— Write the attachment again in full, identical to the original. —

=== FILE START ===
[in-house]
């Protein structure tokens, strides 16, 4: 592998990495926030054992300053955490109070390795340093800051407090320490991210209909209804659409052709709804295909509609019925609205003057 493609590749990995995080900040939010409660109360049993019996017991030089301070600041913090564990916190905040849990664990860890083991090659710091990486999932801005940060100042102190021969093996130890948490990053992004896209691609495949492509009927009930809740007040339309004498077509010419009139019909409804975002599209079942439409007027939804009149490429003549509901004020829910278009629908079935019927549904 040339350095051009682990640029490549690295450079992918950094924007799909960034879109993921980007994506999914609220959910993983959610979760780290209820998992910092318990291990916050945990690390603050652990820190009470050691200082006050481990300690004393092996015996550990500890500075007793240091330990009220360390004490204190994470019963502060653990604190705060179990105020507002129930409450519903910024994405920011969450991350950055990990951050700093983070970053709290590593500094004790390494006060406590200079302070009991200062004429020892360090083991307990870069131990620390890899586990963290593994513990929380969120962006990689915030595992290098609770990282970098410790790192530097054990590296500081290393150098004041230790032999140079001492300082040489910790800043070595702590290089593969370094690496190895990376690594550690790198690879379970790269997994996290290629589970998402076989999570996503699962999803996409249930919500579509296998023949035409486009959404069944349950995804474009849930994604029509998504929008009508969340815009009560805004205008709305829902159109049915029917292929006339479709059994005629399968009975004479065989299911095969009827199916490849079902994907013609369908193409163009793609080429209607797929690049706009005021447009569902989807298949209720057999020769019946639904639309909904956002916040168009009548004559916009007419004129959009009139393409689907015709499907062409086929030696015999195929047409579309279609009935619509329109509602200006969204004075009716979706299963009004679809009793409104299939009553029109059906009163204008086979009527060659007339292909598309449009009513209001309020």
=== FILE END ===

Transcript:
[in-house]
């Protein structure tokens, strides 16, 4: 592998990495926030054992300053955490109070390795340093800051407090320490991210209909209804659409052709709804295909509609019925609205003057 493609590749990995995080900040939010409660109360049993019996017991030089301070600041913090564990916190905040849990664990860890083991090659710091990486999932801005940060100042102190021969093996130890948490990053992004896209691609495949492509009927009930809740007040339309004498077509010419009139019909409804975002599209079942439409007027939804009149490429003549509901004020829910278009629908079935019927549904 040339350095051009682990640029490549690295450079992918950094924007799909960034879109993921980007994506999914609220959910993983959610979760780290209820998992910092318990291990916050945990690390603050652990820190009470050691200082006050481990300690004393092996015996550990500890500075007793240091330990009220360390004490204190994470019963502060653990604190705060179990105020507002129930409450519903910024994405920011969450991350950055990990951050700093983070970053709290590593500094004790390494006060406590200079302070009991200062004429020892360090083991307990870069131990620390890899586990963290593994513990929380969120962006990689915030595992290098609770990282970098410790790192530097054990590296500081290393150098004041230790032999140079001492300082040489910790800043070595702590290089593969370094690496190895990376690594550690790198690879379970790269997994996290290629589970998402076989999570996503699962999803996409249930919500579509296998023949035409486009959404069944349950995804474009849930994604029509998504929008009508969340815009009560805004205008709305829902159109049915029917292929006339479709059994005629399968009975004479065989299911095969009827199916490849079902994907013609369908193409163009793609080429209607797929690049706009005021447009569902989807298949209720057999020769019946639904639309909904956002916040168009009548004559916009007419004129959009009139393409689907015709499907062409086929030696015999195929047409579309279609009935619509329109509602200006969204004075009716979706299963009004679809009793409104299939009553029109059906009163204008086979009527060659007339292909598309449009009513209001309020």